around 1,500 iterations the intermediate rate r2 has the smallest empirical risk. For r3, \(E_{N}\) seems to settle around 0.21, for r2 and r1 it reaches 0.19 and 0.3, respectively, and seem to further decrease.

*[t]0.6*

## 4.2 Dense presentation of data

Presenting the bars and stripes data in a more compact form, the loss estimated during training with a learning rate of r3 = 0.16 and a single alternation of an *XX*– and *ZX*-layer is shown in Fig. 16. Diﬀerent colors represent the input samples for which the loss is estimated. Most of the estimated losses lie between 0.4 and 1 and no clearly visible branches can be found. Choosing smaller learning rates r2 = 0.04 and r1 = 0.01 yield loss evolutions as presented in Fig. 17 and 18, respectively. In both cases, the branches can be seen again. For both learning rates, only the middle bar has a loss larger than 1 and cannot be classiﬁed correctly. Throughout all three ﬁgures, branches are less ﬂuctuating the smaller the r.

The empirical risks \(E_{N}\) at diﬀerent stages during training for the three trainings are displayed in Fig. 19. For r1 and r2 \(E_{N}\) settles at 0.61, the empirical risk of r3 remains larger and ﬂuctuates approximately around 0.71. As the loss in Fig. 16 ﬂuctuates too much to see distinguishable branches, we investigate whether another alternation of an *XX*– and *ZX-*layer improves the performance. Training this model with two alternations and the same learning rate r3 = 0.16, the estimated losses are presented in Fig. 20. For the ﬁrst 800 iterations, the model with more parameters produces the same structure as in Fig. 16. Thereafter, the samples with middle bars have an increased loss larger than 1, whereas samples with a top bar now have a decreased loss. The remaining samples have losses between 0.4 and 0.8 now.

As before, the generalization is tested by training our model without middle bars and stripes. Since the r1 shows the most stable behavior of the three learning rates discussed before, we choose this rate here. The losses estimated during the training are shown in Fig. 21. The four branches corresponding to the samples are clearly visible and overall all have a smaller ﬁnal loss compared to initially. Moreover, after around 1100 iterations the loss of all branches drops below 1. Presenting both left out samples to the circuit with parameters from taken from diﬀerent stages of training, the loss as well as the corresponding generalization are presented in Fig. 22. Before training, the losses of both the middle bar and stripe are initially around 1.4 and decrease during training. After around 300 iterations the middle stripe can be classiﬁed with a loss smaller than 1 and after around 1100 iterations both losses drop below 1. Accordingly, the generalization error on both samples drops from 1 to 0.5 and eventually to 0.

Whereas branches could be seen for all chosen learning rates with normal presentation of data, in the case of more compact presentation of data branches can not be found for r3, but are recovered for r1 and r2. The large ﬂuctuations of the loss and also the empirical risk for r3 can be explained by a too large step size in the parameter space, which leads to instability of training. From this we infer that the learning rate for the dense representation should be chosen smaller than for the trivial presentation of data. Introducing another XX− and ZX-layer leads to a better classiﬁcation of some of the samples, but in our simulation the middle bar is classiﬁed incorrectly after 800 iterations. Therefore, the overall loss remains unaﬀected, whereas the classiﬁcation error increases. For a clear comparison between the model with one and two alternations, further analysis is required. However, based on our results, we expect that the overall performance doesn’t improve signiﬁcantly and we thus do not further investigate in such a comparison. As the estimated losses for all learning rates are mostly smaller than 1, the classiﬁcation errors are comparable to the trivial presentation of data. However, the empirical risk of r1 and r2 settles at 0.61, which is signiﬁcantly larger than what we achieve with trivial representation. This means that samples are classiﬁed correctly with a smaller probability than with a trivial presentation of data. Thus, the model performs worse with the denser presentation. A possible explanation may be that the gates applied to the quantum register are not the best choice. For instance, generalized Pauli-gates acting on more than two qubits may be more sensitive to correlations in the input data and perform better. However, it is just as likely that the more compact representation itself is a bad choice, because the relevant information contained in the input samples is partially erased in this scheme. An information-theoretical analysis of the model and our datasets may give a better insight here and help to ﬁnd an eﬃcient scheme to represent bit strings. sectionConclusion In this work we have implemented a variational quantum circuit, which is able to classify small artiﬁcially generated datasets with binary labels. The model is based on the work of Farhi and Neven in Ref. [3]. However, we have used a diﬀerent scheme for gradient estimation, we have presented an explicit decomposition into single-qubit rotations and CNOTs and our code could easily be applied to real quantum devices with only a few adaptions. We have found that the loss function is symmetric under inversion of all input bits, which yields a smooth evolution of the loss during training for datasets containing only a sample and its counterpart. We have considered two such datasets and the model has easily learned to classify the inputs, where the loss converges to zero. When a dataset contains more samples, the loss takes a diﬀerent value for each possible input sample, which leads to structures we call branches. Training the model with our bars and stripes dataset, the loss of most branches have decreased and a small classiﬁcation error has been reached.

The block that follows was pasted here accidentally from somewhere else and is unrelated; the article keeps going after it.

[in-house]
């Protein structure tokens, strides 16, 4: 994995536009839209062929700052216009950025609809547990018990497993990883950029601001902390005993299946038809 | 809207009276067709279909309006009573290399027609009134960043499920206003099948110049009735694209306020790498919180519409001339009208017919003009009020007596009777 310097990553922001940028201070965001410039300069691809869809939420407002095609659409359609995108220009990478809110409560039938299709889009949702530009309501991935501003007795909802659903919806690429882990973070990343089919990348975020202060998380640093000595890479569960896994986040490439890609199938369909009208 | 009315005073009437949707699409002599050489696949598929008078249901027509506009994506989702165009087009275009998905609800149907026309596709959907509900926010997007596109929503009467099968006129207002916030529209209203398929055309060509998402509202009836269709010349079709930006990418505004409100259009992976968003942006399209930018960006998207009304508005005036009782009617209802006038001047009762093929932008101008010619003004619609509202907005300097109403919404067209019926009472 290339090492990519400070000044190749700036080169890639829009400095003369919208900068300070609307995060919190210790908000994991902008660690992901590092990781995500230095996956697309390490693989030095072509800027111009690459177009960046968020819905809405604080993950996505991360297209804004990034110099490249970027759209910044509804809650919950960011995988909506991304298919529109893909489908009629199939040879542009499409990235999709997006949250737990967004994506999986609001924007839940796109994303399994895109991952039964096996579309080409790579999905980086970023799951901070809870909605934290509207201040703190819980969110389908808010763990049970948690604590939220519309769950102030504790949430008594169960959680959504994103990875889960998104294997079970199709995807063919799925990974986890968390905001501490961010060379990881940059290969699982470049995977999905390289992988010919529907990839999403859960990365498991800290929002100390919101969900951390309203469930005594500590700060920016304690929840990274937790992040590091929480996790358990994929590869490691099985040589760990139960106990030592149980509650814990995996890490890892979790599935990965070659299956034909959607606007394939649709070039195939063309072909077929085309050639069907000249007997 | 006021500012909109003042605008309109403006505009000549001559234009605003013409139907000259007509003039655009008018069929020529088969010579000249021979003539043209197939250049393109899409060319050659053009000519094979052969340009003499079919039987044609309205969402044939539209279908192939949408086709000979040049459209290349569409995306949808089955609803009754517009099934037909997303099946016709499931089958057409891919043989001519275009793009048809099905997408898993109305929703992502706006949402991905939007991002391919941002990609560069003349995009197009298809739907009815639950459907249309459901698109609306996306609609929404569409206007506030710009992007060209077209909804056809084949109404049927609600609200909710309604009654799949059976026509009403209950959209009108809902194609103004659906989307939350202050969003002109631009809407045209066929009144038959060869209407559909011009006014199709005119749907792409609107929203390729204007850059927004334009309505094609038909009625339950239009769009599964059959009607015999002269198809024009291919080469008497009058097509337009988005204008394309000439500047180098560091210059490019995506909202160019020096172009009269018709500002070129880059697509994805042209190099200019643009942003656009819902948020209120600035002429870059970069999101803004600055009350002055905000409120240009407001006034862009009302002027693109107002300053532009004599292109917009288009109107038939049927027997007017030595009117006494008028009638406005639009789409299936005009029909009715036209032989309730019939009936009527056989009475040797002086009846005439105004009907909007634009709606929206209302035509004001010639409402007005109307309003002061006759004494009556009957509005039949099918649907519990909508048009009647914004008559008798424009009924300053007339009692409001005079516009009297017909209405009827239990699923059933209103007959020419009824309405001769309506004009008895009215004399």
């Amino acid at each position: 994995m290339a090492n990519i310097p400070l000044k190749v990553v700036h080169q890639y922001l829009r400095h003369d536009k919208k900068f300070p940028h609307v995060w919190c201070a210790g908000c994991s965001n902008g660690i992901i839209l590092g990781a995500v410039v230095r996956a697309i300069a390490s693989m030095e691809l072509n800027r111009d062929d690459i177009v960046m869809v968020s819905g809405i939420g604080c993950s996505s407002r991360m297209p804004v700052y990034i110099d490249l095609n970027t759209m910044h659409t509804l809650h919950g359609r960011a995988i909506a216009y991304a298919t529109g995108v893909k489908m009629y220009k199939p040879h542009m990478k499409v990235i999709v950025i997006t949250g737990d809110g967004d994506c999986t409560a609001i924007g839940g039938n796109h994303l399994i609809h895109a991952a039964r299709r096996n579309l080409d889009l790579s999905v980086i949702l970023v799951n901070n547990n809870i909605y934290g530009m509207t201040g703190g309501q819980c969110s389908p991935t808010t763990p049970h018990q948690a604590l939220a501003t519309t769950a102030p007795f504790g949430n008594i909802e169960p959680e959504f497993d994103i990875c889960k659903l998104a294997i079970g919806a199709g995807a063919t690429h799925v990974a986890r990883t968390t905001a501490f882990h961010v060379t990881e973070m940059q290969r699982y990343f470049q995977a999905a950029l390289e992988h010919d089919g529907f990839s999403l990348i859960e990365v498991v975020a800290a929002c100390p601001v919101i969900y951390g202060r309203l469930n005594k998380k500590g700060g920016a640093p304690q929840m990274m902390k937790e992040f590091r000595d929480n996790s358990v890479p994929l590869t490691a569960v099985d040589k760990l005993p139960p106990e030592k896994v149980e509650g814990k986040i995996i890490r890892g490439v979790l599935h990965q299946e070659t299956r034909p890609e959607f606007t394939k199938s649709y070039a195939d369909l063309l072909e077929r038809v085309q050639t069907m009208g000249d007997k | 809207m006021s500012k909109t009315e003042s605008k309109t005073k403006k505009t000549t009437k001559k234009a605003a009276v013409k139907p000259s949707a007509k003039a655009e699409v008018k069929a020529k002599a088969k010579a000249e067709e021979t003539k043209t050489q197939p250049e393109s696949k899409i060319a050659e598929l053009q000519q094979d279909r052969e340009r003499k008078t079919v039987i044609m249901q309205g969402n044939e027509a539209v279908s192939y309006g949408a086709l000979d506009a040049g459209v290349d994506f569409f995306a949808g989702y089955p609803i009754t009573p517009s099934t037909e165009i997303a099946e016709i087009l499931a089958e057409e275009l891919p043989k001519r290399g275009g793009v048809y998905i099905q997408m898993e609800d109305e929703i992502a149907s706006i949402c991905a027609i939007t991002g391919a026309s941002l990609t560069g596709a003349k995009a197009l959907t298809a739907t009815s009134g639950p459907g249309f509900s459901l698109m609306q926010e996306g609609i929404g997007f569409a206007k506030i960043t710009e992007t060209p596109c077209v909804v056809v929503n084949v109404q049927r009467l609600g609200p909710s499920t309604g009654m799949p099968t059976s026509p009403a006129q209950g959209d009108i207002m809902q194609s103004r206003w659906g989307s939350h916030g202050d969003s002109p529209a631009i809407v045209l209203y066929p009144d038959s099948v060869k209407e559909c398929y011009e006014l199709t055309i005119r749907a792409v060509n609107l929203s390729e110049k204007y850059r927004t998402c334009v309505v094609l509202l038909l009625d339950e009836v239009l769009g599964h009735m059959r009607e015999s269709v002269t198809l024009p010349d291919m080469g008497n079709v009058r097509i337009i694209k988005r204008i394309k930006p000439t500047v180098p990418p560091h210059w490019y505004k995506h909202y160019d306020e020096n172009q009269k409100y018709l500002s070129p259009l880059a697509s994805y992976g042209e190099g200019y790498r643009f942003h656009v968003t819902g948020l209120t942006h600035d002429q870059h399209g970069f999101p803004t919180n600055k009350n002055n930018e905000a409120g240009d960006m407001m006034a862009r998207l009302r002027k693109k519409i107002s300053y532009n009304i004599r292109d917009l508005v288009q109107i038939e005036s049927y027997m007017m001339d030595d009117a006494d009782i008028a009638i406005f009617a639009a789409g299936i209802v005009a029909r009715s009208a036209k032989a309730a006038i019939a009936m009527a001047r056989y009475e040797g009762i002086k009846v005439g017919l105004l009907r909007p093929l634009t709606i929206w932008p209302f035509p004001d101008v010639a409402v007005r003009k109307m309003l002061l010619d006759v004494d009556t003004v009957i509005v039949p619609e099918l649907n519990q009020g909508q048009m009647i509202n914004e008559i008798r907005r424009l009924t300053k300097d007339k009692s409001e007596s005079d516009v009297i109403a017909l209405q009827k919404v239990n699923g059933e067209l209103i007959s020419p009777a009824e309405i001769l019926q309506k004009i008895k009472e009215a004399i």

We have further introduced a diﬀerent scheme to present data, which focuses on the positions of colored pixels or bits being 1, respectively. This approach requires a quantum register that is logarithmic in the input size, which can be important on near-term quantum devices, where the number of qubits is restricted. Using this presentation, our model has learned to classify bars and stripes, however, in terms of the empirical risk the performance has been worse than for trivial presentation of data. Therefore, the probability to classify data correctly has been smaller for our new scheme. We consider a more eﬃcient representation of data as important for implementations on near-term quantum devices, our scheme should be seen as small step towards this direction.

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**Nicholas Meinhardt** is a physics student at ETH Zurich with his main focus on quantum optics and quantum information. As an intern at TNO he has worked on quantum algorithms for machine learning and recently started his graduation project in this field.

**Bastiaan Dekker** MSc has studied Applied Physics at Delft University of Technology. After his graduation in 2015, he started working as a research scientist on his current position at TNO department of radar technology. His research at TNO involves various radar applications, but is always related to his main field of interest: Innovative signal processing methods.

**Niels Neumann** MSc is a scientist at TNO. He works on (near term) applications of quantum computers and quantum networks. He studied mathematics and physics.

**Frank Phillipson** PDEng PhD is senior scientist at TNO. He leads the project team within TNO that studies applications and algorithms for near future use on quantum computers and quantum simulators. He studied econometrics and mathematics and has a PhD in applied mathematics.